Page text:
Do you take the diabetes advice they give you with a grain of salt?
I always have anxiety before doc appointments. I have one coming, and I know my A1C is going to be around 7.7. Urgh. But with all the colds I’ve fought off, fever blister breakouts following (which always send my BG up), adjusting to Tresiba the past month and a half, and still adjusting…
I just feel like I won’t be heard completely.
We know all that goes into our management. Hell, the wind blows and our BG can go haywire. But they don’t always understand that. I feel this way esp. since I only see a PCP and most of these staff only deal with Type 2 patients.
I’m just wondering how you all get around any anxiety or stresses about seeing a doc, esp if your numbers haven’t been great. I’m trying my best to just remember that I know my body and my T1D the best. I won’t neglect any info I’m given, but ultimately I have to experiment and do what’s best for me, since after all, I feel like everyday is an experiment and we just hope we get a good outcome.
We are functioning as our own organ for cryin’ out loud. It’s almost like if we were our own hearts; pumping our chests non stop with no breaks because we would die if we didn’t. If we compressed too hard or too little, it would mess everything up. Why can’t doctors see it that way?
I wish there were an online video showing the instruction the average general practitioner will have had in medical school about diabetes, since patients would be horrified. The instruction is very brief and rudimentary, and half of it will be positively wrong. I have seen endocrinologists proudly displaying on the wall their certificate of two hundred hours of bedside supervision of patients with diabetes, which has really just filled their heads with misinformation, since patients’ experience in a hospital setting will teach them nothing about how the disease is to be managed in everyday life.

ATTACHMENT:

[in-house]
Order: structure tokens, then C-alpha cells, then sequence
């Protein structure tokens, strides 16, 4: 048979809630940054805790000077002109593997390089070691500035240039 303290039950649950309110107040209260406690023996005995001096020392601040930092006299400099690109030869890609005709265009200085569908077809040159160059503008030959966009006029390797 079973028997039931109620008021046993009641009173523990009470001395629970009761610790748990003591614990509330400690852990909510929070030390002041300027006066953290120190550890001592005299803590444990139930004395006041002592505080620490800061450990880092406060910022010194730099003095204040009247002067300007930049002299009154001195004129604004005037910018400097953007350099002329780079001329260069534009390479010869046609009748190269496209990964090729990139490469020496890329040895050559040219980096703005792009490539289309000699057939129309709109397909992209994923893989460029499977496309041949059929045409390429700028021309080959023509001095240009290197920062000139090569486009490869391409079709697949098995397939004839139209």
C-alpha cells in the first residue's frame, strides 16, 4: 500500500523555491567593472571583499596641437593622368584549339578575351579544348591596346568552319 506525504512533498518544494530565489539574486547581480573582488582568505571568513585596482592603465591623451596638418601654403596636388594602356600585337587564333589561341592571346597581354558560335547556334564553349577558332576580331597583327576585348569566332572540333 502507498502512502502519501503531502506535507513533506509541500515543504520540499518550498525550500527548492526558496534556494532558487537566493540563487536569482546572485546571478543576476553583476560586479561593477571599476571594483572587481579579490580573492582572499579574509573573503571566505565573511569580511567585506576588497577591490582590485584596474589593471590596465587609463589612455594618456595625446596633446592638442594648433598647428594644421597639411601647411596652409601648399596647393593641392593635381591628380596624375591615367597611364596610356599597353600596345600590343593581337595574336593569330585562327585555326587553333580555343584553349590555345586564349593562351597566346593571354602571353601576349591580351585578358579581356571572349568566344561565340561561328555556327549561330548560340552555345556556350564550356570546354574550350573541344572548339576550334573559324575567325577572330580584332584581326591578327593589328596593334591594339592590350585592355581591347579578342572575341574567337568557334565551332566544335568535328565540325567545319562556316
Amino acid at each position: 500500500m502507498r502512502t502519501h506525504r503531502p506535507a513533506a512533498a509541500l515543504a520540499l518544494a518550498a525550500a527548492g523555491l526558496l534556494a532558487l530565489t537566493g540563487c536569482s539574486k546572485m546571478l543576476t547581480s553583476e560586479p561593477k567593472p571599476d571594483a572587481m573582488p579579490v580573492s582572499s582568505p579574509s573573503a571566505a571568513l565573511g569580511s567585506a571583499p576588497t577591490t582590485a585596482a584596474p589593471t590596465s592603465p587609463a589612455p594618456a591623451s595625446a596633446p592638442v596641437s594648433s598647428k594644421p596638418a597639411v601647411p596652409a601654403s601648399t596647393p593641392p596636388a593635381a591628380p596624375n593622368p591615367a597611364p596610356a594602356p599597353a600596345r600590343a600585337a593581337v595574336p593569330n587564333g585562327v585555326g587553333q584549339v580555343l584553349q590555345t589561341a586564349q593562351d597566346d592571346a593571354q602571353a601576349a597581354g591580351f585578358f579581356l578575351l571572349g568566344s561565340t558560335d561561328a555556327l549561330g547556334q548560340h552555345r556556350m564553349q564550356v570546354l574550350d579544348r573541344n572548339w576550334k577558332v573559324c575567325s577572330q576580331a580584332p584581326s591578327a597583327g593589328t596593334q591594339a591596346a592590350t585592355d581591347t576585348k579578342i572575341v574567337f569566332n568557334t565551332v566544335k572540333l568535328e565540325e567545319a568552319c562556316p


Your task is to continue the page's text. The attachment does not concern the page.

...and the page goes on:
For a long time the doctor who advised me on diabetes care was a professor of endocrinology, and when later he married someone who was a type 1 diabetic, he actually apologized to me for how idiotically he had attempted to manage my disease when all he know about diabetes was enough to make him a professor of endocrinology, rather than someone who saw the experience of a type 1 diabetic directly and every single day. If endocrinologists would spend just a weekend with a real type 1 patient in everyday life, they would learn more about the disease in two days than they otherwise would in a lifetime.
My solution now is simply not to have a diabetes doctor, but just to manage it myself. No point in cultivating the stress of correcting an idiot would thinks he’s an expert.